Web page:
October 17, 2020 10:34:16 am
The United States on Friday rejected Russian President Vladimir Putin’s call to prolong the New START (Strategic Arms Reduction Treaty) treaty for one year unconditionally, describing the notion as a “non-starter.”
The agreement, one of the last restraints on Russia and the United States’ nuclear forces, is set to expire in February 2021. The treaty restricts the numbers of strategic nuclear warheads the pair can deploy as well as the missiles and bombers that carry them.
US President Donald Trump’s national security adviser, Robert O’Brien, said Washington had already proposed a one-year extension to give time to negotiate beyond the treaty’s cessation date but with the understanding that the world’s two biggest nuclear powers would halt warhead work in the interim period.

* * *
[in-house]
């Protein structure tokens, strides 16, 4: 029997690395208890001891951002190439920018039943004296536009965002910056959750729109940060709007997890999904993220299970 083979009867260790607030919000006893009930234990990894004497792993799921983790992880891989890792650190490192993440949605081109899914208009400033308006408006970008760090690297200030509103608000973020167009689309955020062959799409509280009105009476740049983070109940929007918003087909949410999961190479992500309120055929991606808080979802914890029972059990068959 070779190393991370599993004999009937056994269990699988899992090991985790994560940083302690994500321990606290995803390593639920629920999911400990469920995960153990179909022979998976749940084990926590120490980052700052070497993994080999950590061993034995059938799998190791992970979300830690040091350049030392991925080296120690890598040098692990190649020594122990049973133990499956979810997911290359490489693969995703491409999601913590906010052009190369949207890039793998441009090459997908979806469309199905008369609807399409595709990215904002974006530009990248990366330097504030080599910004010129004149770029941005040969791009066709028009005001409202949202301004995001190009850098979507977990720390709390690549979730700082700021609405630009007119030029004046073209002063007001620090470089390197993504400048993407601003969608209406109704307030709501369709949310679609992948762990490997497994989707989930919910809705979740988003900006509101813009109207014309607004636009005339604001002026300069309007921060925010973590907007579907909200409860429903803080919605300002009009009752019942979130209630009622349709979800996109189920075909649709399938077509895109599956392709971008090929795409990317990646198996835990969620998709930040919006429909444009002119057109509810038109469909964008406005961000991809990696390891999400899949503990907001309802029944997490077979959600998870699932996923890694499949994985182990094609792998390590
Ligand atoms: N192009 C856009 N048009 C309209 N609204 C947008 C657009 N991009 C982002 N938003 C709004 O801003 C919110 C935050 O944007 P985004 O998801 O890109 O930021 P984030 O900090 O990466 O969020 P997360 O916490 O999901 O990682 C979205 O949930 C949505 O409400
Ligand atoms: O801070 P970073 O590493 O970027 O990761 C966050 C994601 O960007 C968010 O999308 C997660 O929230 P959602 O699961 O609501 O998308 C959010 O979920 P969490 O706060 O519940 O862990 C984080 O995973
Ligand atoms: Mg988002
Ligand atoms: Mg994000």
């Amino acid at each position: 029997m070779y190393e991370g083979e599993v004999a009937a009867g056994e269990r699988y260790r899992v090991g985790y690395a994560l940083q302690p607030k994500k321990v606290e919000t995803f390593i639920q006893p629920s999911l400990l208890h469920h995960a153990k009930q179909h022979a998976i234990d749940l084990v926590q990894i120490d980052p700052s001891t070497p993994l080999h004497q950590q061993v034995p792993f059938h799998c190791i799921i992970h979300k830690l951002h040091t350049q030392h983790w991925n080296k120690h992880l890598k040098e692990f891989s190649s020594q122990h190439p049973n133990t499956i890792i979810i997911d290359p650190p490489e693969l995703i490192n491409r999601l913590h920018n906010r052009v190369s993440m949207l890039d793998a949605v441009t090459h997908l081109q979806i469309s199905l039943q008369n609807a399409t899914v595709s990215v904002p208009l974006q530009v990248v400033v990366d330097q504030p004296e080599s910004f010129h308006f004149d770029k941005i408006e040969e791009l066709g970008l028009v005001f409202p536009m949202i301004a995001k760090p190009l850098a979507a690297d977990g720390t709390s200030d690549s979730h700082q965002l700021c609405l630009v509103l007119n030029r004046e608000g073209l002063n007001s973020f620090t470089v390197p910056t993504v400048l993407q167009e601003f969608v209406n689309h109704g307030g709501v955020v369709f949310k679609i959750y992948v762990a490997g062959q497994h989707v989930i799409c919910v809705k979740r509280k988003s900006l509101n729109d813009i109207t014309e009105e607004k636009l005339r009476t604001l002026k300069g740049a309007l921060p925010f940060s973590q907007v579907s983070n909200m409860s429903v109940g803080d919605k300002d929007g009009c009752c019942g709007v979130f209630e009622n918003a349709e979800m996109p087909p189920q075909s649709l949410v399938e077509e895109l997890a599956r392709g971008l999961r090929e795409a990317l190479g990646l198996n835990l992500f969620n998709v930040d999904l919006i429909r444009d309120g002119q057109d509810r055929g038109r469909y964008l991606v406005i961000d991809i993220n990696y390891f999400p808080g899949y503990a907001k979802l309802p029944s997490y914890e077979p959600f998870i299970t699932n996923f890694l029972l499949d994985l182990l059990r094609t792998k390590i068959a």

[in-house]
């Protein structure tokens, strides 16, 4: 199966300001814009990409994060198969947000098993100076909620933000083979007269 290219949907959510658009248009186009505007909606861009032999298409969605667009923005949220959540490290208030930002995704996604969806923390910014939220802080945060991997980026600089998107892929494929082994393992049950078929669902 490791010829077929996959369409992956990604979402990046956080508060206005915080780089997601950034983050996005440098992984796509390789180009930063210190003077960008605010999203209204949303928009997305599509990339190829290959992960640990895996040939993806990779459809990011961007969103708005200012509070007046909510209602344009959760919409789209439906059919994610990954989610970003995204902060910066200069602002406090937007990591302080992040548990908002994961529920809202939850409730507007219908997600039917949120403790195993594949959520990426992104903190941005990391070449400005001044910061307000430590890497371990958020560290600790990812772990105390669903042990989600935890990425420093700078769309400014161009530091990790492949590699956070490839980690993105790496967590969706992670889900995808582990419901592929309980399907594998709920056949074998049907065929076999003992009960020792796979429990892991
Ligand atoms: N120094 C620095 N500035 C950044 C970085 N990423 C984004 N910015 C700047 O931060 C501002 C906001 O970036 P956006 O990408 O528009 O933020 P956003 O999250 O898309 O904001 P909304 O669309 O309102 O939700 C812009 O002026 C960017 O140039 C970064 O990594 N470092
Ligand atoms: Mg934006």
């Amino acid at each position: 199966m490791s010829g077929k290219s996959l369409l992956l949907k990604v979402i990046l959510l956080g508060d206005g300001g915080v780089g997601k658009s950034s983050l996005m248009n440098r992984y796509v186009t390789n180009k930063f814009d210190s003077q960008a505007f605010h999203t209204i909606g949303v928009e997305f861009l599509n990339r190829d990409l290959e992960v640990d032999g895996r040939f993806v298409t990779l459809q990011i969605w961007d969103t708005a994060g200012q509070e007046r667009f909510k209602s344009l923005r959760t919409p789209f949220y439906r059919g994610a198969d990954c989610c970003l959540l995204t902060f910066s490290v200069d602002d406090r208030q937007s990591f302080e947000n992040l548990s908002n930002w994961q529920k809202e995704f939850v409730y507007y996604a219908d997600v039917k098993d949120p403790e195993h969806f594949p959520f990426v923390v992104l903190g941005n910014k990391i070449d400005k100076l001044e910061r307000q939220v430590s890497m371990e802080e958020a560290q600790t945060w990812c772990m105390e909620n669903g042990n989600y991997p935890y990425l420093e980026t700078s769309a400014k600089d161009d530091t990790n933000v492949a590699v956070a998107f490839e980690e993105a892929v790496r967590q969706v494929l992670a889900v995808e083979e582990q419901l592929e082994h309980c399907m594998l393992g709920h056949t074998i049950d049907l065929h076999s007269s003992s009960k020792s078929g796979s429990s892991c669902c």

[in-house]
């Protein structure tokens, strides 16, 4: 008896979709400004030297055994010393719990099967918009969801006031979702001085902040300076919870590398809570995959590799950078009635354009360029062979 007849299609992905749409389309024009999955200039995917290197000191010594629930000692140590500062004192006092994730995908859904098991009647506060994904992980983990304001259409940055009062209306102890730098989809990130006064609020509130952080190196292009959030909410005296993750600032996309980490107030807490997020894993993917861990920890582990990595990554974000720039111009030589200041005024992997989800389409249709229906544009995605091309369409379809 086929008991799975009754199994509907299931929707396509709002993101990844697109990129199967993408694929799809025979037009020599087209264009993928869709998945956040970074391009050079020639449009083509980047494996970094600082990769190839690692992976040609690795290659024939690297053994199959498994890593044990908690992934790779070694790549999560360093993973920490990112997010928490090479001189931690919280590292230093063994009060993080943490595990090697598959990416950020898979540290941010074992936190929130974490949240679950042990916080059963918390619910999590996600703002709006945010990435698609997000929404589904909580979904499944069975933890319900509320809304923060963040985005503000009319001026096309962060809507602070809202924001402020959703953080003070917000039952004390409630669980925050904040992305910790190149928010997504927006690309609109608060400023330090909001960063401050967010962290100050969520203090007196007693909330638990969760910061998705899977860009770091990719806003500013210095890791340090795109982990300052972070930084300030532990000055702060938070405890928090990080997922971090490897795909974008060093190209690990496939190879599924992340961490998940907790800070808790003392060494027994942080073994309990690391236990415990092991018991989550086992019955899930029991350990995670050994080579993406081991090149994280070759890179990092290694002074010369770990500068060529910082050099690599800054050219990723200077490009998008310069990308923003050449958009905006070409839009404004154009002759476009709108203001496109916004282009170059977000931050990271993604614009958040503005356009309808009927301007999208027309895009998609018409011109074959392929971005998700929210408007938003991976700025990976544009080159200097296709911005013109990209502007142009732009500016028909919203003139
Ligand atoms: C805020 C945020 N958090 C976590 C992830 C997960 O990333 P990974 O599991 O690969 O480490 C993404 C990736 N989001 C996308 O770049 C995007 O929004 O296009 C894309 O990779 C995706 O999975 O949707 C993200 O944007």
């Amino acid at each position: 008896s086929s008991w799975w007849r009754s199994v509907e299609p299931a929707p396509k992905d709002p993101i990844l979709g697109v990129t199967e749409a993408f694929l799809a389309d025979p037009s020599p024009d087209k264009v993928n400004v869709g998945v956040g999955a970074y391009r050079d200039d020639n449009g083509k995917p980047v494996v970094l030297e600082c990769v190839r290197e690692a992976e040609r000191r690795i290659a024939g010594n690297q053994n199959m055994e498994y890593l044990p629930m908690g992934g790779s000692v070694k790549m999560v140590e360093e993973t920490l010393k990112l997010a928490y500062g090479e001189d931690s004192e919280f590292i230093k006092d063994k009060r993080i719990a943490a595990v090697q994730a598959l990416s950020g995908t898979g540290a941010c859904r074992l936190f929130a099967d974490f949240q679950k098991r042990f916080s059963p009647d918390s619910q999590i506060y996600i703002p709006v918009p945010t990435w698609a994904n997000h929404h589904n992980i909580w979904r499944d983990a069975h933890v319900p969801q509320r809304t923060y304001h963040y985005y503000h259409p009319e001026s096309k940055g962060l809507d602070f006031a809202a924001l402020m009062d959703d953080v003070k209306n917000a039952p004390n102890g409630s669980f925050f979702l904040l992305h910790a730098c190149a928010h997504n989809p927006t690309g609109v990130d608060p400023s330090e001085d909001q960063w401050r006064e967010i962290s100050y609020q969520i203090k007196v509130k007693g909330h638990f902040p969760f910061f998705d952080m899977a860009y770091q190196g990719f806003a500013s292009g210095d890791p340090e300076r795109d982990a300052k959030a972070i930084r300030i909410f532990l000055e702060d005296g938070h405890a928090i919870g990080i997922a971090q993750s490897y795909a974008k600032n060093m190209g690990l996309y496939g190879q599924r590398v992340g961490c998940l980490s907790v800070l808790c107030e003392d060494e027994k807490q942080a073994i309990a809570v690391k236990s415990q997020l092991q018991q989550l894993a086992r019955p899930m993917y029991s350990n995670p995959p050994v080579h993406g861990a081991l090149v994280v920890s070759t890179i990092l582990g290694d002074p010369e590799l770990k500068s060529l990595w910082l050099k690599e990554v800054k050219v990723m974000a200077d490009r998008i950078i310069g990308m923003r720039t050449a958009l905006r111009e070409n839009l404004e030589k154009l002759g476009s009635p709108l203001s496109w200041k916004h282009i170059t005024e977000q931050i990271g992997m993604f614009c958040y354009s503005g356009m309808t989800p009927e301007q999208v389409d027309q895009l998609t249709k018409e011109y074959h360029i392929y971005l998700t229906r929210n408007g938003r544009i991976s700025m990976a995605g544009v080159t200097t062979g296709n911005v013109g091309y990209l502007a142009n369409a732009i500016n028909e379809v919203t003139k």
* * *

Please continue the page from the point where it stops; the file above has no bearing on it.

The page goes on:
“This would have been a win for both sides, and we believed the Russians were willing to accept this proposal when I met with my counterpart in Geneva,” O’Brien said in a written statement.
“The United States is serious about arms control that will keep the entire world safe. We hope that Russia will re-evaluate its position before a costly arms race ensues,” he added.
New START, the last major nuclear reduction treaty between the United States and Russia, limits each country to 1,550 nuclear warheads.
Putin: ‘A shame’ if it were to end
Earlier on Friday President Putin proposed a one-year extension without conditions to the accord in a video conference with his security council.
Putin said Russia and the US could use the extension for “sensible negotiations of all the details” and that “it would be a shame if this treaty no longer existed.”
“It is clear that we have new weapons systems that the American side does not have yet,” Putin said, adding that he is also willing to discuss this element.
Putin said New START had been a success by limiting the arms race and controlling weapons.
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